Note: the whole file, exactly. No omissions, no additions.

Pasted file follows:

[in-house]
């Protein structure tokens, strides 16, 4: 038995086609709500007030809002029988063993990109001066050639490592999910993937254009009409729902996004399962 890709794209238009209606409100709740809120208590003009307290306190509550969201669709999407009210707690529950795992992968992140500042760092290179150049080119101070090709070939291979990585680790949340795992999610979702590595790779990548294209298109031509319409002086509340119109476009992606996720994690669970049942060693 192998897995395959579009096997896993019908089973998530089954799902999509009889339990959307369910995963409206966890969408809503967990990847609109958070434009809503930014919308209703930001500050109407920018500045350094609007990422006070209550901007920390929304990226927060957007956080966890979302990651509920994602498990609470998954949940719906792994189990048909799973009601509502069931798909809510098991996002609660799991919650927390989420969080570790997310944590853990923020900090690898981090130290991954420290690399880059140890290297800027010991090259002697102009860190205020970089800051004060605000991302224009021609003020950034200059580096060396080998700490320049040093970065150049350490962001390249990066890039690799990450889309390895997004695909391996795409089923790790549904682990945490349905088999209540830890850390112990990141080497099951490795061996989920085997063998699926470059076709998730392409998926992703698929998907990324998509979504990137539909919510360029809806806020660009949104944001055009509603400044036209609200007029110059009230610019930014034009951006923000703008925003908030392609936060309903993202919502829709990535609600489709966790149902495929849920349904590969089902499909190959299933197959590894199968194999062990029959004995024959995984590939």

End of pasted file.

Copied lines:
[in-house]
């Protein structure tokens, strides 16, 4: 038995086609709500007030809002029988063993990109001066050639490592999910993937254009009409729902996004399962 890709794209238009209606409100709740809120208590003009307290306190509550969201669709999407009210707690529950795992992968992140500042760092290179150049080119101070090709070939291979990585680790949340795992999610979702590595790779990548294209298109031509319409002086509340119109476009992606996720994690669970049942060693 192998897995395959579009096997896993019908089973998530089954799902999509009889339990959307369910995963409206966890969408809503967990990847609109958070434009809503930014919308209703930001500050109407920018500045350094609007990422006070209550901007920390929304990226927060957007956080966890979302990651509920994602498990609470998954949940719906792994189990048909799973009601509502069931798909809510098991996002609660799991919650927390989420969080570790997310944590853990923020900090690898981090130290991954420290690399880059140890290297800027010991090259002697102009860190205020970089800051004060605000991302224009021609003020950034200059580096060396080998700490320049040093970065150049350490962001390249990066890039690799990450889309390895997004695909391996795409089923790790549904682990945490349905088999209540830890850390112990990141080497099951490795061996989920085997063998699926470059076709998730392409998926992703698929998907990324998509979504990137539909919510360029809806806020660009949104944001055009509603400044036209609200007029110059009230610019930014034009951006923000703008925003908030392609936060309903993202919502829709990535609600489709966790149902495929849920349904590969089902499909190959299933197959590894199968194999062990029959004995024959995984590939």